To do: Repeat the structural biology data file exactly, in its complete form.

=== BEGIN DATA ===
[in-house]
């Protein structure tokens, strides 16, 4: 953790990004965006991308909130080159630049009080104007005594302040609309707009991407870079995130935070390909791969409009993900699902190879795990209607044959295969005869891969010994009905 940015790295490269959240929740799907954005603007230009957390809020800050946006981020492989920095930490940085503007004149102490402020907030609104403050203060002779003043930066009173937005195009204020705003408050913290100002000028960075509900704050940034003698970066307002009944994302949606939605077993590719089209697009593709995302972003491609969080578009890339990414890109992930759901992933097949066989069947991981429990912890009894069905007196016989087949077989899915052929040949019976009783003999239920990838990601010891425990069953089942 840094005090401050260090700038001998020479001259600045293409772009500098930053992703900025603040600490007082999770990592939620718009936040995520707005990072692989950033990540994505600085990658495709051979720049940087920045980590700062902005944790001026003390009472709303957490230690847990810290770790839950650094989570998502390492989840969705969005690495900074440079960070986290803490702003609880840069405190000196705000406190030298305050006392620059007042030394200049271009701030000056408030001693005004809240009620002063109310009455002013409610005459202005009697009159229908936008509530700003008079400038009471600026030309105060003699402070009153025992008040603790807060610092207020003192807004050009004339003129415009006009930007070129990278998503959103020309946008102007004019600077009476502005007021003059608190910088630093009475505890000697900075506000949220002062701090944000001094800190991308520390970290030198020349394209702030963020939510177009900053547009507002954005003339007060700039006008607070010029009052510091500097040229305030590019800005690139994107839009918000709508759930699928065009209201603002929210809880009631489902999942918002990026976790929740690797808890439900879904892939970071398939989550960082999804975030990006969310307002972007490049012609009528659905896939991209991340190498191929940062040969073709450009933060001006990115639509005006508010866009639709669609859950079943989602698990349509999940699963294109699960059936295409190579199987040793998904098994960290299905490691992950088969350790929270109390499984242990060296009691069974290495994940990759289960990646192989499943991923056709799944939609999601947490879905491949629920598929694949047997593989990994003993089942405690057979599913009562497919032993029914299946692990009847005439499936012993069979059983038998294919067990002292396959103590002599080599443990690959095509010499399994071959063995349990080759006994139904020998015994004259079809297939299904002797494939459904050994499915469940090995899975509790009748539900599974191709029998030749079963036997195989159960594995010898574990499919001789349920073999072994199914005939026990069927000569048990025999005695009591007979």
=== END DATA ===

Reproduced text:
[in-house]
């Protein structure tokens, strides 16, 4: 953790990004965006991308909130080159630049009080104007005594302040609309707009991407870079995130935070390909791969409009993900699902190879795990209607044959295969005869891969010994009905 940015790295490269959240929740799907954005603007230009957390809020800050946006981020492989920095930490940085503007004149102490402020907030609104403050203060002779003043930066009173937005195009204020705003408050913290100002000028960075509900704050940034003698970066307002009944994302949606939605077993590719089209697009593709995302972003491609969080578009890339990414890109992930759901992933097949066989069947991981429990912890009894069905007196016989087949077989899915052929040949019976009783003999239920990838990601010891425990069953089942 840094005090401050260090700038001998020479001259600045293409772009500098930053992703900025603040600490007082999770990592939620718009936040995520707005990072692989950033990540994505600085990658495709051979720049940087920045980590700062902005944790001026003390009472709303957490230690847990810290770790839950650094989570998502390492989840969705969005690495900074440079960070986290803490702003609880840069405190000196705000406190030298305050006392620059007042030394200049271009701030000056408030001693005004809240009620002063109310009455002013409610005459202005009697009159229908936008509530700003008079400038009471600026030309105060003699402070009153025992008040603790807060610092207020003192807004050009004339003129415009006009930007070129990278998503959103020309946008102007004019600077009476502005007021003059608190910088630093009475505890000697900075506000949220002062701090944000001094800190991308520390970290030198020349394209702030963020939510177009900053547009507002954005003339007060700039006008607070010029009052510091500097040229305030590019800005690139994107839009918000709508759930699928065009209201603002929210809880009631489902999942918002990026976790929740690797808890439900879904892939970071398939989550960082999804975030990006969310307002972007490049012609009528659905896939991209991340190498191929940062040969073709450009933060001006990115639509005006508010866009639709669609859950079943989602698990349509999940699963294109699960059936295409190579199987040793998904098994960290299905490691992950088969350790929270109390499984242990060296009691069974290495994940990759289960990646192989499943991923056709799944939609999601947490879905491949629920598929694949047997593989990994003993089942405690057979599913009562497919032993029914299946692990009847005439499936012993069979059983038998294919067990002292396959103590002599080599443990690959095509010499399994071959063995349990080759006994139904020998015994004259079809297939299904002797494939459904050994499915469940090995899975509790009748539900599974191709029998030749079963036997195989159960594995010898574990499919001789349920073999072994199914005939026990069927000569048990025999005695009591007979």